A remedy for homesickness: crowdsourced recipes
Every year, Rensselaer brings together a group of diverse individuals, each from different ethnic and cultural backgrounds, who are passionate in pursuing varied academic interests and are all unified in our shared experience of building a new life away from home.
As the 2014 film "The Hundred-Foot Journey" states, “Food is memories.” While campus dining halls do provide a variety of food options for students, nothing can beat recreating my grandma’s wholesome and perfectly spiced chakulya recipe in my dorm hall kitchen. To be honest—sorry aaji—this isn’t even my favorite Indian food to eat. I honestly prefer my mom’s palak paneer, sauteed spinach with cottage cheese, or cauliflower bhaji, spiced cauliflower, with dahi, plain yogurt, and roti, an Indian flatbread. But making chakulya captured my great memories of eating it with my grandma every time she visited from India.
I hadn’t realized that I had access to my grandma—a cooking master—as my tutor at the same time I was preparing to leave for college this past summer. I had so many questions: How will I make new friends? Will I be able to keep up with the work? But one important question would now be taken care of: How will I survive college without Indian food? Being the first generation in my family to have been born in the US, my grandma and I come from completely different backgrounds. Naturally, we can’t always relate to each others' experiences and views, but I know we love each other, so I try to connect with her in areas we can both relate to.
I decided to work with my sister and little cousin to help my grandma write a recipe book of her own. This way I would learn all of my grandma’s recipes, my grandma would enjoy her time teaching and writing them, and we could preserve the recipes for future generations in my family. I could also give the book to other family members like my older cousin who’s in college and definitely in need of some home-cooked meals, or I could take the recipe book with me to college. I decided to try cooking the first recipe in the book, my grandma’s classic chakulya recipe.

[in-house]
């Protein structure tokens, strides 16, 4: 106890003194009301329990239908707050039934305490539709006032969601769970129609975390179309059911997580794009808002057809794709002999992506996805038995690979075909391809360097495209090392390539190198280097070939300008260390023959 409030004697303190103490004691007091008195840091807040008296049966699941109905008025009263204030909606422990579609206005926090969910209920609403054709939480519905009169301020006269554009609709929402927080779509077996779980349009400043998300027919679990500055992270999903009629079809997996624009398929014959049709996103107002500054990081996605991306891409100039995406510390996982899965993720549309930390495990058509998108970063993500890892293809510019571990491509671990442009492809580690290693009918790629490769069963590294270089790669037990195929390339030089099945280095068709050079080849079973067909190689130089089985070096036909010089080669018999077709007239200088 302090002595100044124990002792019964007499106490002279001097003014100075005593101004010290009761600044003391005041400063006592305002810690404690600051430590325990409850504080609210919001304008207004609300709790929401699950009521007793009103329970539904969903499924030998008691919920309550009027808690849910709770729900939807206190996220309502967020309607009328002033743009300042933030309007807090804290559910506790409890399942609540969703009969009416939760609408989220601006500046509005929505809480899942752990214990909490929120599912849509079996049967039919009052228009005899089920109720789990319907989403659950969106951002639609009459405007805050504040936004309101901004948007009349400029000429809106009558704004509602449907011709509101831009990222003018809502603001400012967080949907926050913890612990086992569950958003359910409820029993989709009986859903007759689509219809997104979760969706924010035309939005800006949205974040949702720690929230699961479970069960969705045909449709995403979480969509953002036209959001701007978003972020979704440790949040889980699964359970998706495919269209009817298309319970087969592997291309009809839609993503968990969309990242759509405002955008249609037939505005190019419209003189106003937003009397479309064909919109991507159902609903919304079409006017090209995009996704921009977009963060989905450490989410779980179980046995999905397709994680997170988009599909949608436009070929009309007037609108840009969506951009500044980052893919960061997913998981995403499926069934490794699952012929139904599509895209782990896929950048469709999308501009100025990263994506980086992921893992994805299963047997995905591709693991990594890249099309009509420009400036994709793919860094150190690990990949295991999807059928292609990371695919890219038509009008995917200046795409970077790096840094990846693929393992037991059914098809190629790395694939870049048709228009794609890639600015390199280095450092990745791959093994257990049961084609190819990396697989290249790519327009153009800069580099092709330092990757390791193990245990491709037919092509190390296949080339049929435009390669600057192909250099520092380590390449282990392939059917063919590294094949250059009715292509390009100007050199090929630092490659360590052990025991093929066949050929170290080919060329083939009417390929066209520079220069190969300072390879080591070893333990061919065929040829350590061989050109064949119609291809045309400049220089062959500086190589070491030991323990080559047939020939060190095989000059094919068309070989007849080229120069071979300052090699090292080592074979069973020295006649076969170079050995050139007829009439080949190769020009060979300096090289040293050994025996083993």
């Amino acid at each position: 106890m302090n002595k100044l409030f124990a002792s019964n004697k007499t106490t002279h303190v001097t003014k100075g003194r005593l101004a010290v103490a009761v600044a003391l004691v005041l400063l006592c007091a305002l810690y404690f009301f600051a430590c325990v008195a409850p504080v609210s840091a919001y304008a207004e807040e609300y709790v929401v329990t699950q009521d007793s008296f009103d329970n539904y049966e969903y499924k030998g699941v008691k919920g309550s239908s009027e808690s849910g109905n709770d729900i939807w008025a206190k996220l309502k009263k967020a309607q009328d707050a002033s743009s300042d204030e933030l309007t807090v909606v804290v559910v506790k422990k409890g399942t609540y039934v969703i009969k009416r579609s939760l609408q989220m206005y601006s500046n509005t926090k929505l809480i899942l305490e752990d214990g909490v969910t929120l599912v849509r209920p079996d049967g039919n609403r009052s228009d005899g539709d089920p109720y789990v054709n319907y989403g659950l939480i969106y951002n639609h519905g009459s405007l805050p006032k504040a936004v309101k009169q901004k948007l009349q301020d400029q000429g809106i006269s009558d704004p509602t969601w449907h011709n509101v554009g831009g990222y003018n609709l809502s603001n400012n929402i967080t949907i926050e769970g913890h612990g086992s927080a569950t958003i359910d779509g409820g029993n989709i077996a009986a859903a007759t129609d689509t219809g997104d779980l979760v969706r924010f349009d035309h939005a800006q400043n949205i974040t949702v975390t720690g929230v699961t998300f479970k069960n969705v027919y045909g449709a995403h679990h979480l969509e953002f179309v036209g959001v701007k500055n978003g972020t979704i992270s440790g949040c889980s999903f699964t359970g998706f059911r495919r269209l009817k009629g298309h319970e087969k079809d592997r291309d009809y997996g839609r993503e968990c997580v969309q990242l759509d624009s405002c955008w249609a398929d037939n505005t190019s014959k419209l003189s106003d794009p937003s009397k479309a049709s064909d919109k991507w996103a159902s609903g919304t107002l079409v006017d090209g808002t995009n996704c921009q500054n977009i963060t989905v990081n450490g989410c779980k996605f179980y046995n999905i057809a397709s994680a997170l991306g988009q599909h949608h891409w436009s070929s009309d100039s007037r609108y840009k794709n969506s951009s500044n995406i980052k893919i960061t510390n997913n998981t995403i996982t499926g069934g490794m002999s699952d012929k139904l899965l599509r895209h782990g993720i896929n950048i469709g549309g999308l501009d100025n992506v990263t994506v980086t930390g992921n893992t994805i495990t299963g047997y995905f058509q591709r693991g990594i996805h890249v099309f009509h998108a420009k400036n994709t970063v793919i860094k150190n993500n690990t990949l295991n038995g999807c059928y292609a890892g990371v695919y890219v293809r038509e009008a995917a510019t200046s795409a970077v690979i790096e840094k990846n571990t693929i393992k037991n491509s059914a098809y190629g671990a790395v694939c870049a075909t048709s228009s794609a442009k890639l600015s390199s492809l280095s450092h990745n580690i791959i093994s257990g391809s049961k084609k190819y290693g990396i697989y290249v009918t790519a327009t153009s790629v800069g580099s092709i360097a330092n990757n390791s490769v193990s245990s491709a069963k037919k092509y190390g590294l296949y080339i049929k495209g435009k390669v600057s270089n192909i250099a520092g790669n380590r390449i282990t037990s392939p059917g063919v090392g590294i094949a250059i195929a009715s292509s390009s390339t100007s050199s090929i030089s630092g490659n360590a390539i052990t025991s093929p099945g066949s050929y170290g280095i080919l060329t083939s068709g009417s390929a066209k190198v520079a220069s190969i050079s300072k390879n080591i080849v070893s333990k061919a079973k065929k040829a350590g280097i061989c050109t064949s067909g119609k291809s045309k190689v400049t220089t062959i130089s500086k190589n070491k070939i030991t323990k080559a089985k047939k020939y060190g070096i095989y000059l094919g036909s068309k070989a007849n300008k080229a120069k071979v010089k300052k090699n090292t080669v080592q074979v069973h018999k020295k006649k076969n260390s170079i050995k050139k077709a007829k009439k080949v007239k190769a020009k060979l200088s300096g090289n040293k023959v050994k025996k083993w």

These measurements are approximate, because we typically season by taste. 1 cup lentils, 1 cup wheat flour, 2 teaspoons oil, 1/2 teaspoon mustard seeds, 1 teaspoon cumin, garlic, curry leaves, 1 teaspoon red chili powder, salt to taste, coriander leaves, 1 teaspoon clarified butter, and one lemon.
- Cook 1 cup of lentils with 3 cups of water in a pressure cooker.
- Add water, oil, and salt to 2 cups of wheat flour. Knead the dough.
- Roll the dough flat and cut out small diamond-shaped pieces.
- Heat 2 spoons of oil and add mustard seeds, cumin, garlic, curry leaves, and red chili powder. Add water and let it boil.
- Add the diamond-shaped pieces to the boiling water mixture. Add salt. Let it boil for 10 minutes on medium heat. Keep stirring.
- Remove and blend the cooked lentils from the pressure cooker. Mix it with the mixture. Let it simmer for another 5 minutes on low heat.
- Add coriander leaves and serve hot with clarified butter and lemon wedges.
Cooking in my college dorm kitchen brought some—honestly many—obstacles. One was time: I couldn’t spend too much time cooking. I was just adjusting to my new schedule and I needed to study and finish my homework. Another was ability: I’m by no means a good chef. On the plus side, my grandma was only a FaceTime call away and she could help me as I cooked. After an hour of hard work and multiple calls to my grandma, I had cooked a delicious bowl of chakulya. It was incomparable to my grandma’s, but it was still fun to make and a nice break from eating sandwiches in dining halls every day.
While this recipe is a bit complicated for a dorm kitchen and a busy student (You should still try making it!), there are many talented students on campus that have found innovative ways to cook their favorite homestyle meals in their dorm kitchens. I’ve heard multiple students in the Union and on their way to class passionately sharing their interest with their friends in cooking their favorite meals. This inspired me to reach out in the form of a large-scale culinary project: I’m currently learning about and compiling the stories of RPI student-chefs with recipes from all over the world.
I’m no expert on how to cure homesickness. But my time cooking in my dorm kitchen at RPI definitely helped me feel more at home. If you have recipes of your own please contact me at firstname.lastname@example.org! I would love to feature your recipes in our new project.